A call for an ‘invigorated theology of Creation’

By Father Bud Grant

About 20 years ago, I started telling my students that whatever career they chose for themselves they should consider adding an “eco-” prefix to it. My point was (and is) that the single most urgent and compelling set of issues facing the global community is ecological. Thus, the talents, energy and industry of our best-educated citizens must be or­dered toward addre­ssing that hydra-headed threat. This goes for priests, too. The most common response to homilies that reference Creation is “I’ve never heard a priest talk about that before.” That’s not good. In fact, we all might consider framing ourselves as “eco-Catholics.”

Not long ago, Pope Francis warned Catholics that, unless the church made fundamental changes, it risks becoming a “museum.” Having made many study trips to Italy, I can confirm that tourists vastly outnumber pilgrims in the great basilicas of Rome, Florence and Milan. Only in Assisi could a case be made that the faithful still outnumber the recreational. The pope is right.

More recently, the Holy Father issued an updated warning against “rigidity” that “arises from fear of change and ends up strewing the ground of the common good with stakes and obstacles, turning it into a minefield of lack of communication and hatred. Let’s remember always that behind every rigidity lies some derangement.”

Though subtle, I think the pope is saying that the church, at its best, is and has been and must be in a state of adaptation in response to the “signs of the times” (“Gaudium et Spes” 1). The alternative is to sink into irrelevancy. The pope practices what he preaches. In response to global ecological crises, he has been ringing the alarm bell since stepping onto the balcony of St. Peter’s Basilica and introducing himself as “Francis.”

Last month the BBC re-published an online article titled “Tomorrow’s Gods: What is the Future of Religion?” The author notes the decline in the West of religiously affiliated people. In the USA, the largest segment of the population consists of “apathists” who simply find religion irrelevant.

Paradoxically, “green” spiritualism is on the rise. Neo-druidism makes the news every solstice with the requisite backdrop of Stonehenge. Ásatrú and Rodnovery are similar neo-pagan movements. It all feels a bit superficially squishy, but the common denominator is a sort of new-age concern for the earth. In fact, one new religion is called “Witnesses of Climatology.” Its founder, Olya Irzak, created it because, she says, technical solutions are not nearly as compelling as “a multi-generational social construct that organizes people around shared morals.”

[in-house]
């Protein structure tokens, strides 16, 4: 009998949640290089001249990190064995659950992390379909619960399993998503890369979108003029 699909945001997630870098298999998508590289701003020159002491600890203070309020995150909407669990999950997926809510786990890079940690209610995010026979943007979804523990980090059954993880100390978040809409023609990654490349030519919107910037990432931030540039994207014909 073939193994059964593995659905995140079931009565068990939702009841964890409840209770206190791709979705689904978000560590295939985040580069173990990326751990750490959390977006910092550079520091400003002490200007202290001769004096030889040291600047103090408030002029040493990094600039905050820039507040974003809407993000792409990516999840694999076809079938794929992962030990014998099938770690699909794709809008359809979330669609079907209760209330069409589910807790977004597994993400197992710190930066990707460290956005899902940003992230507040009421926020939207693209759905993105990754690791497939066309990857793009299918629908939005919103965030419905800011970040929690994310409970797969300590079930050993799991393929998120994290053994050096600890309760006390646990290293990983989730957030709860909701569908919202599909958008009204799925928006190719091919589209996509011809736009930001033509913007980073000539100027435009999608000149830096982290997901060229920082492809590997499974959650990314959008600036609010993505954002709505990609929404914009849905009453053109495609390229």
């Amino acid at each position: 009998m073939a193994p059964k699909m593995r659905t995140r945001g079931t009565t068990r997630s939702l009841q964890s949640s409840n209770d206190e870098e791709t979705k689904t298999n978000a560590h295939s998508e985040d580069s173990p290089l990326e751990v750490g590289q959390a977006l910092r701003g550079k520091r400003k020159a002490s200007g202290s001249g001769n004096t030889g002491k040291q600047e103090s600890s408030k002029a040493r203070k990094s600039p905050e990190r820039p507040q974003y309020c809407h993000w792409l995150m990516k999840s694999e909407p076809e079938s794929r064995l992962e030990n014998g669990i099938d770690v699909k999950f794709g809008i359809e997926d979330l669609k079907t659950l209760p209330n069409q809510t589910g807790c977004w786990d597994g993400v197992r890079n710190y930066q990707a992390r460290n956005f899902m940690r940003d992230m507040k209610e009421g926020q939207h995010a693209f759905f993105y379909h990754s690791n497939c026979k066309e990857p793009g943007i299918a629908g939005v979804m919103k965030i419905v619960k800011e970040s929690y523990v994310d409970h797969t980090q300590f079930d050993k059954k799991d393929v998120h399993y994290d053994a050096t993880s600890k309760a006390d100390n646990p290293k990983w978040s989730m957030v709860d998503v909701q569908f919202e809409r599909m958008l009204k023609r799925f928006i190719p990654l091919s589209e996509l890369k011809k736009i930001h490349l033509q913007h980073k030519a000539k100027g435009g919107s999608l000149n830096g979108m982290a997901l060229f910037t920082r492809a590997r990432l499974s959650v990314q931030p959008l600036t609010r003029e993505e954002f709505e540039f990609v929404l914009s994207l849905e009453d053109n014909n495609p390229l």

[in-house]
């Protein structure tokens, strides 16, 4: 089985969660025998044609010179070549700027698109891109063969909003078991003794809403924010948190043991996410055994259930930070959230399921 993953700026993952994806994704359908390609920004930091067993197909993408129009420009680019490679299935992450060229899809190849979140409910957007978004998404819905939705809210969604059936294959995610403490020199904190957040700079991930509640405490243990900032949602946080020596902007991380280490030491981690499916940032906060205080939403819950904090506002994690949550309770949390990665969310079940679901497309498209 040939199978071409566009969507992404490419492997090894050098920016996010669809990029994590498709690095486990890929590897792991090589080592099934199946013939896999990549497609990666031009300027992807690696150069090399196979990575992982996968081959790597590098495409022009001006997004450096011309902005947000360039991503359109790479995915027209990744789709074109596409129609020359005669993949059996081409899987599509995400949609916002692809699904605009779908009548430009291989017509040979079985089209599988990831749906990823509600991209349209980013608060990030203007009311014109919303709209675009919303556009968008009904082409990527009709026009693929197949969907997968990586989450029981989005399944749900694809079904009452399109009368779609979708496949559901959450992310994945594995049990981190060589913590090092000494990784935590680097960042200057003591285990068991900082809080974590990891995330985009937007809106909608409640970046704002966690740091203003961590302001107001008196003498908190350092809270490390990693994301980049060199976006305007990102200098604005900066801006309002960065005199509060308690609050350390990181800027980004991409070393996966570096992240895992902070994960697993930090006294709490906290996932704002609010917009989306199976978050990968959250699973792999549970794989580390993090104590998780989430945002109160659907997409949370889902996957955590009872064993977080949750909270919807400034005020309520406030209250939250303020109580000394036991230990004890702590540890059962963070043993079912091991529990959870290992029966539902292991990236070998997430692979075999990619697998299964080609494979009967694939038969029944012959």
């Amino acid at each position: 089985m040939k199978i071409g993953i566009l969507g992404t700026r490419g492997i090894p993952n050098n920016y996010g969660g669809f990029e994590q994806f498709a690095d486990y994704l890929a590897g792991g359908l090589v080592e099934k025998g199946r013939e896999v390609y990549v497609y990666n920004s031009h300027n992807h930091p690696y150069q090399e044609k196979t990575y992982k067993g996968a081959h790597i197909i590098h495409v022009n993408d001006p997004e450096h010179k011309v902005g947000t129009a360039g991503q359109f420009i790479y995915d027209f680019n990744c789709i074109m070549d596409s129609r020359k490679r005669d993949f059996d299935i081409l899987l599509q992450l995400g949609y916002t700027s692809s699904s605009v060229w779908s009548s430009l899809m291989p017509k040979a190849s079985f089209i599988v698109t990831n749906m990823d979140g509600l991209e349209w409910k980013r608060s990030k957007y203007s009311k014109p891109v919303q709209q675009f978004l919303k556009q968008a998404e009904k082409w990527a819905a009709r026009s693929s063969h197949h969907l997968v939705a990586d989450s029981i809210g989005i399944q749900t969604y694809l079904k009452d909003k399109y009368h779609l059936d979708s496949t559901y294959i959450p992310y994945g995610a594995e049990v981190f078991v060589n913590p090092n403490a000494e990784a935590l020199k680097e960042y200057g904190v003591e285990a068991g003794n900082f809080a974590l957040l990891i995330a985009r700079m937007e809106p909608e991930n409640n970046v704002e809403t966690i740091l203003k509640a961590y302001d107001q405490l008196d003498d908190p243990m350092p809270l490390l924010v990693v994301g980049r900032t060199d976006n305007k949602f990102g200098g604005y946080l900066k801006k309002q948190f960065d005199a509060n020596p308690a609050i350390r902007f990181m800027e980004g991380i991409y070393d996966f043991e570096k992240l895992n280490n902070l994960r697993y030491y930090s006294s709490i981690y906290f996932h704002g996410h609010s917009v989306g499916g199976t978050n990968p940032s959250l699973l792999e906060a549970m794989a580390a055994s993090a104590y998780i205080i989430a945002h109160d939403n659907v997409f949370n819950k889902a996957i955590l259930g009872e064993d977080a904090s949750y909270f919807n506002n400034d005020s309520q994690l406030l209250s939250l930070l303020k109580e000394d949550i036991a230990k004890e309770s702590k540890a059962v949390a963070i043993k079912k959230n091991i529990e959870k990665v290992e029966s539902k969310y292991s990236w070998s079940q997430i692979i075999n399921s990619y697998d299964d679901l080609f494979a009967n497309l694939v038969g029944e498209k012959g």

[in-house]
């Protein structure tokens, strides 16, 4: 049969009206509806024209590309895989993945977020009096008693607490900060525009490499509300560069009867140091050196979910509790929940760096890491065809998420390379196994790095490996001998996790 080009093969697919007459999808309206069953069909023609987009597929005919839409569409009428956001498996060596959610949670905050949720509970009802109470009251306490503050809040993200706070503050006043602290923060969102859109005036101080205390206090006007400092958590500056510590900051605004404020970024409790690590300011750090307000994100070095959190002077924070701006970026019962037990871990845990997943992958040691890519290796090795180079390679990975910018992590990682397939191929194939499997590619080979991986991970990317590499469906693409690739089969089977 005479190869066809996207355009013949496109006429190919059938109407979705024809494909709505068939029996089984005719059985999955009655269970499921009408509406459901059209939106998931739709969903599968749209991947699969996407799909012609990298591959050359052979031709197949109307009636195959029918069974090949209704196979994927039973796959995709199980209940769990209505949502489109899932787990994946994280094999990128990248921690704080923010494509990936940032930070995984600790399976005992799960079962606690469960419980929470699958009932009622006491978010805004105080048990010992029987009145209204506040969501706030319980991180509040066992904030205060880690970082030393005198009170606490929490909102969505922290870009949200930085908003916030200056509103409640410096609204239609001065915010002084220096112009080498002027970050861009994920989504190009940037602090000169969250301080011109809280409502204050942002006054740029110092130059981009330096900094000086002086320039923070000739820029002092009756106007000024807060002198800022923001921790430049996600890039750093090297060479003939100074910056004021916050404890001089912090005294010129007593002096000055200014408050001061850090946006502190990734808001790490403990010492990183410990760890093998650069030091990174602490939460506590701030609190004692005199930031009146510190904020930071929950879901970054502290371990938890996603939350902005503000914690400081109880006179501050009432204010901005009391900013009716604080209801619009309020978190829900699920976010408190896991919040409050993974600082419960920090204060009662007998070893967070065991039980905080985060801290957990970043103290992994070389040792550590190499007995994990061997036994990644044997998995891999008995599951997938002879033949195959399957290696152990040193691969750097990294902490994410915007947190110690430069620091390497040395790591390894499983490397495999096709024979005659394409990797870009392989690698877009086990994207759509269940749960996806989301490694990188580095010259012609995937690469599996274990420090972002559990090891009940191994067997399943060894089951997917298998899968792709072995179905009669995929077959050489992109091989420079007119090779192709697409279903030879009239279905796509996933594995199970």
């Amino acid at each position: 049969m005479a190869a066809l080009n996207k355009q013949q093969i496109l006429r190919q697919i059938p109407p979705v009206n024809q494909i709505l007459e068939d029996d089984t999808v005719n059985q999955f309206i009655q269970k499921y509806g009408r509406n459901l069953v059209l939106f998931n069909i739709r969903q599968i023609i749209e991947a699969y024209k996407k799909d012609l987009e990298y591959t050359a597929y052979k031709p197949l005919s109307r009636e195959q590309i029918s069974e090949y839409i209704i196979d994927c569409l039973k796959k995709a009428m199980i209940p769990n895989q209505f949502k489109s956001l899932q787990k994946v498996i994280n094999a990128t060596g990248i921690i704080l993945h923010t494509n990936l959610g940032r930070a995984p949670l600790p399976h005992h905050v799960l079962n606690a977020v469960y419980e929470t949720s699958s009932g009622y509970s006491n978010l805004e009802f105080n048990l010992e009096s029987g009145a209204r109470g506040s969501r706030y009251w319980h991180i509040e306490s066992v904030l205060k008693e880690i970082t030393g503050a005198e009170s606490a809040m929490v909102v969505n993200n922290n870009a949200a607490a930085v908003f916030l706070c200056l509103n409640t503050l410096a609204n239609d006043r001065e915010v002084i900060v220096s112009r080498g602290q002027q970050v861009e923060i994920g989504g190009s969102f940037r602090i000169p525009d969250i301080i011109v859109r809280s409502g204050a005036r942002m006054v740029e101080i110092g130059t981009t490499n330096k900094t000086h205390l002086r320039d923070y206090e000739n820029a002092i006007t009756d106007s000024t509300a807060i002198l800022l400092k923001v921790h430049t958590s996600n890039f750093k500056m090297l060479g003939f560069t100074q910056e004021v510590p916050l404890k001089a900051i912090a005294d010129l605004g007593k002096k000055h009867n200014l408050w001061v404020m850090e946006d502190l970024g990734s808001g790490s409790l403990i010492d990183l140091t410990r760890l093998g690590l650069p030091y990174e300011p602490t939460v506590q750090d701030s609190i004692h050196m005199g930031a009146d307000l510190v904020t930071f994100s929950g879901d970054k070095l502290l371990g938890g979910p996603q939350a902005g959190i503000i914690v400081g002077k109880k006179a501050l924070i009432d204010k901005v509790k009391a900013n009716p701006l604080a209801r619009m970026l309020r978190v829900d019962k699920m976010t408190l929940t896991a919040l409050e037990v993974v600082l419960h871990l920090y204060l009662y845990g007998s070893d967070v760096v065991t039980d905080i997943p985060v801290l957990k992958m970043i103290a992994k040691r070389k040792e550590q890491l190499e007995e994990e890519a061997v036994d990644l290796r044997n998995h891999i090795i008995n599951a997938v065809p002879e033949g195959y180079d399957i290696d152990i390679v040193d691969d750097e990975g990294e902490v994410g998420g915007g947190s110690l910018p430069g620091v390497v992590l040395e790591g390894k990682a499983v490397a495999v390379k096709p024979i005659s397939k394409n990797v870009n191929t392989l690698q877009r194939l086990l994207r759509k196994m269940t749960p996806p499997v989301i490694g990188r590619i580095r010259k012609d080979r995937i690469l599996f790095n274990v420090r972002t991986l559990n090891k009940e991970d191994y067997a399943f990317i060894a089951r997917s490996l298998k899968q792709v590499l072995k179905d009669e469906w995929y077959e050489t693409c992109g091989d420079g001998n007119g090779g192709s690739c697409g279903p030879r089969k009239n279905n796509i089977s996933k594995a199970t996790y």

Which brings us to the moment. The most urgent moral crisis of history is upon us. Religion, interestingly, is distinctly well designed to address it. First, it builds community. Secondly, it emphasizes such universal moral norms as the common good. Third, it taps into a deeply held human desire for tradition, ritual and transcendence. Christianity contributes the shocking insistence on the Incarnation and Catholicism sacramentalizes all that in the Eucharist … an otherwise insignificant wafer of wheat that we dare say is Christ’s presence among us. Yet the church is drifting into irrelevancy just as the signs of the times are increasingly ominous.

What does the future hold for religion, then? Well, at the very least, Christ will always remain among us — as he promised. Catholicism, while distinctly versatile in engaging in self-destructive behaviors, has also proven to be resiliently re-creative. St. Francis led a generation of reformers. He was not the first. Pope Francis is just the most recent. If we unshackle ourselves from “deranged rigidity” while reinvesting in the rich deposit of our faith tradition — especially through an invigorated theology of Creation — then we could be on the cusp of a religious renaissance. We specialize, after all, in “Gaudium et Spes,” (Joy and Hope).

Here’s to a New Year’s resolution. Reformation? Revo­lution?

(Father Bud Grant is a professor of theology at St. Am­brose University in Davenport.)

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